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Getting Unstuck: Healing From Trauma With TCM, Qigong & Movement
We all come into this world vulnerable, with seeds to grow into our strength. Some of us — through a combination of good fortune (i.e., family and culture we are born into, constitutional inheritance, or ability to learn) grow with minimal interruption from traumatic injuries and experiences.
AOM Residency at NUNM
Imagine you're a recent acupuncture graduate, worried about making enough income as you forge your new career and seek more in-depth training in a particular treatment style.
Treating the Lower Pelvis (Pt. 2): Midline Structures and Fascia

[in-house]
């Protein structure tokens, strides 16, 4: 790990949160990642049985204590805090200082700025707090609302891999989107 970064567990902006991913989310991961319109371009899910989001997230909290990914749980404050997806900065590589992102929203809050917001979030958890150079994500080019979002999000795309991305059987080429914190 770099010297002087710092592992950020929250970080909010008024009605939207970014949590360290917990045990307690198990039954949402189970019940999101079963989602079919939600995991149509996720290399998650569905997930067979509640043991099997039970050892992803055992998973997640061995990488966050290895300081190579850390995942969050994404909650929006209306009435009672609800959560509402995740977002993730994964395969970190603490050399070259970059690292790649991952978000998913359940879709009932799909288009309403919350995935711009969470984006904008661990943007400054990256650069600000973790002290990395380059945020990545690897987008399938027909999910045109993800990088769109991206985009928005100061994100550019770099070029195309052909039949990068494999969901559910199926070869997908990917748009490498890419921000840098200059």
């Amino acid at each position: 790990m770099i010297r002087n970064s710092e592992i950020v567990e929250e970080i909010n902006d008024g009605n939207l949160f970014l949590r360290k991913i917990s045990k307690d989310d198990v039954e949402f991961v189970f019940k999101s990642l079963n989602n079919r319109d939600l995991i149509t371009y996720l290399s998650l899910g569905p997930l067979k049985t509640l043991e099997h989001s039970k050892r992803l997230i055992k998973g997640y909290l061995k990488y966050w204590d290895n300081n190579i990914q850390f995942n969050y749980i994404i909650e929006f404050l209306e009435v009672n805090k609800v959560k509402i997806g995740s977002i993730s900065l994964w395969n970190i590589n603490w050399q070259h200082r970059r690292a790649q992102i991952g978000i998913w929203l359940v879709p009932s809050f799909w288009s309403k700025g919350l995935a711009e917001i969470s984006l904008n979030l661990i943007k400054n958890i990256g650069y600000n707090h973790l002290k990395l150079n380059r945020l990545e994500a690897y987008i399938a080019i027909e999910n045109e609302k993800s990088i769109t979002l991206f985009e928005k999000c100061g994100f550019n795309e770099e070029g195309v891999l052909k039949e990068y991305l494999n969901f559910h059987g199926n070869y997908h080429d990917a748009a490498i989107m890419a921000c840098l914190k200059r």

My previous article [October 2016 issue] outlined evaluation and treatment of pelvic issues involving the sacrotuberous ligament and the pubic symphysis. Now let's discuss two case studies that illustrate how to address additional problematic areas of the pelvis.
Gather & Grow
I recently attended a faculty seminar held by one of the acupuncture schools. There was a facilitator who led us through some very interesting experiences. The attendees were a diverse group with varying opinions.
Helping Patients With Parkinson's Disease
Parkinson's disease (PD), a long-term degenerative disorder of the central nervous system that mainly affects motor function, has a slow onset over time.
A Brief History of Acupuncture and Oriental Medicine Doctoral Programs
A doctorate in acupuncture and Oriental medicine has been a goal of the profession since its beginnings in the late 1970s. At that time, however, the maturity of the educational institutions and the regulatory environment made it a goal with only a distant completion date.
News in Brief